Title: Girl in Snow
Author: Danya Kukafka
Publication Date: August 1, 2017
Publisher: Simon and Schuster
Date Started: June 14, 2017
Date Finished: June 21, 2017
*I would like to thank the publisher, author, and NetGalley for providing an ARC copy of this book in exchange for an honest review*
Yet another crime book! (I’m telling you, I was seriously craving the genre while in Japan for some reason). What I love about the genre is that there exists such a continuum of stories and the distinct subgenres. For example, there are the detective mysteries that are by the law and nitty gritty. You have the civilian murder mysteries where ordinary people investigate. There are the more thriller types where the narrator may in fact be a victim, or is fending off attack. All give me a rush.
Girl in Snow combines elements from several types of crime books, as there are three main narrators to the story. Taking place in a quiet town in Colorado, the state I wish I lived in, the novel opens with the discovery of a teenage girl’s body, coated in a fresh layer of snow. The official investigation is headed by narrator number 1, Russ. Throughout the novel, Russ is put in the tough situation of investigating his ex-partner’s son, Cameron (narrator number 2), who appears to be a top suspect in the murder. You see, Cameron stalked the victim. And then there is narrator number 3, Jade. She despises Lucinda (the victim) and worries that she died because of her ill wishes.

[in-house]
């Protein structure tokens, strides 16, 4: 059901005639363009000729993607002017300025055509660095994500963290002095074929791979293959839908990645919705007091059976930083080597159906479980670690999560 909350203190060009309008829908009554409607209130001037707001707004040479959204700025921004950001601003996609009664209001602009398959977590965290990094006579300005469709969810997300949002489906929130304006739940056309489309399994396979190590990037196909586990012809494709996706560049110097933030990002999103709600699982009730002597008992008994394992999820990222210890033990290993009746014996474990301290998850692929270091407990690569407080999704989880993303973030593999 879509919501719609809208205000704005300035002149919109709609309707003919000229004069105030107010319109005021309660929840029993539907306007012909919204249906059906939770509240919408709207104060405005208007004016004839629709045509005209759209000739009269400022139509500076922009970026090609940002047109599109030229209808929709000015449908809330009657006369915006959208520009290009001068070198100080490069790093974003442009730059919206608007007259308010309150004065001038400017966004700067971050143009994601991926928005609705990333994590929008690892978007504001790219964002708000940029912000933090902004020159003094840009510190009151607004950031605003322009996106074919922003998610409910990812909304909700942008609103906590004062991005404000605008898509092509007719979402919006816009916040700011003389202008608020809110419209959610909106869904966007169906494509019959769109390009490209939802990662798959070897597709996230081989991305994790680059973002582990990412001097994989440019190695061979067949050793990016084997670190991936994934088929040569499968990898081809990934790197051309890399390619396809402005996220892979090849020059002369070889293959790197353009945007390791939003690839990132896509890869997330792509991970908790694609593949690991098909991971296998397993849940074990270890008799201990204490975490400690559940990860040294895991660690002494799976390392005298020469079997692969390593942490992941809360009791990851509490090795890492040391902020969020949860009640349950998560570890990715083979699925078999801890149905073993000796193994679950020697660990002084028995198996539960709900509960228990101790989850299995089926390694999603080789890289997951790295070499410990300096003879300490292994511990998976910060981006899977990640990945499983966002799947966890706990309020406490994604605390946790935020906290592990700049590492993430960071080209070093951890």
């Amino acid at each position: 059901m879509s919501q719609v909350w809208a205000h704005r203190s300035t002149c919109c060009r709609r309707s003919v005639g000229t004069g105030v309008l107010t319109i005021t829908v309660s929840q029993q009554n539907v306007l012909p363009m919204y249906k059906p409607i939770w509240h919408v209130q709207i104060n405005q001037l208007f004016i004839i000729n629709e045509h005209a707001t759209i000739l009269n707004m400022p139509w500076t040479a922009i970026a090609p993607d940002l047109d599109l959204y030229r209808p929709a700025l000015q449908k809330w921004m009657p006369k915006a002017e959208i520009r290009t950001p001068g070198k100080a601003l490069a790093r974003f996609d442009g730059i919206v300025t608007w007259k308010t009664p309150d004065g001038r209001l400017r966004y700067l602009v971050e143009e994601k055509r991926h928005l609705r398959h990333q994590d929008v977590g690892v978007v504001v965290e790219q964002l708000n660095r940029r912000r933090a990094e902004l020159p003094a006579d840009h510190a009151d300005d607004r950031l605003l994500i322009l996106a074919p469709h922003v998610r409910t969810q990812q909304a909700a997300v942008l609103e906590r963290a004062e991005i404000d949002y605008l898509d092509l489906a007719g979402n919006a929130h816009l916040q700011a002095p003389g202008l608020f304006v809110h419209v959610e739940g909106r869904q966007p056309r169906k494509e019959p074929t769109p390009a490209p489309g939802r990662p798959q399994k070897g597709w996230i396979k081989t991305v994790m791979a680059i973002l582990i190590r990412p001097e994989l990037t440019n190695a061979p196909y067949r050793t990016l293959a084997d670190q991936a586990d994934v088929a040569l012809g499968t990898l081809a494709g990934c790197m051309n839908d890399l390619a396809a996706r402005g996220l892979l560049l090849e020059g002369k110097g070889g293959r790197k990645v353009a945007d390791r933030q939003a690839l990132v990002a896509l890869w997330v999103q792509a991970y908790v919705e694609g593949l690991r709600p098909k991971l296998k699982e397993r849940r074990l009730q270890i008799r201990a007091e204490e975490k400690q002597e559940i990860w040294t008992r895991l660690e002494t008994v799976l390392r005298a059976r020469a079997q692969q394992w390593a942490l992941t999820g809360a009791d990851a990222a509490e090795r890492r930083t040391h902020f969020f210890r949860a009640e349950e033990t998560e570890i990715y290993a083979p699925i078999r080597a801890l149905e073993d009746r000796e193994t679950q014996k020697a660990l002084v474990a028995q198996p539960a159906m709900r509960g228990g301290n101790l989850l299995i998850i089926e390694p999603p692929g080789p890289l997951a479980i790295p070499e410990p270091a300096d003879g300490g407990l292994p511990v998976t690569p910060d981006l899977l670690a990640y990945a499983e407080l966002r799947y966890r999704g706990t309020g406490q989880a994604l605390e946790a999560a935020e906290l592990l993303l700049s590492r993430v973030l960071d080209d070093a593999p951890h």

I have to say, I never became super attached to any of the characters, so it was hard to get involved in the novel. Yet, I don’t think this is the kind of novel designed to have you get attached to the characters. They are all three shrouded in loneliness and their own problems. In other words, they are all struggling to get by. And while that fact usually hits home for many, these characters just aren’t the kind you feel sorry for. They are the kind that if they were real people, you would advert your eyes and walk right by. And that kind of feeling hits you straight where it hurts, in the truth of our nature. We are the people that allow this loneliness to continue and worsen.
All of this aside, it was a fast and enjoyable read. In fact, it is one of the only times I have ever been able to solve a murder in a novel (for reading so much mystery, you would think I’d have it figured out by now).
Overall, 3/5 moose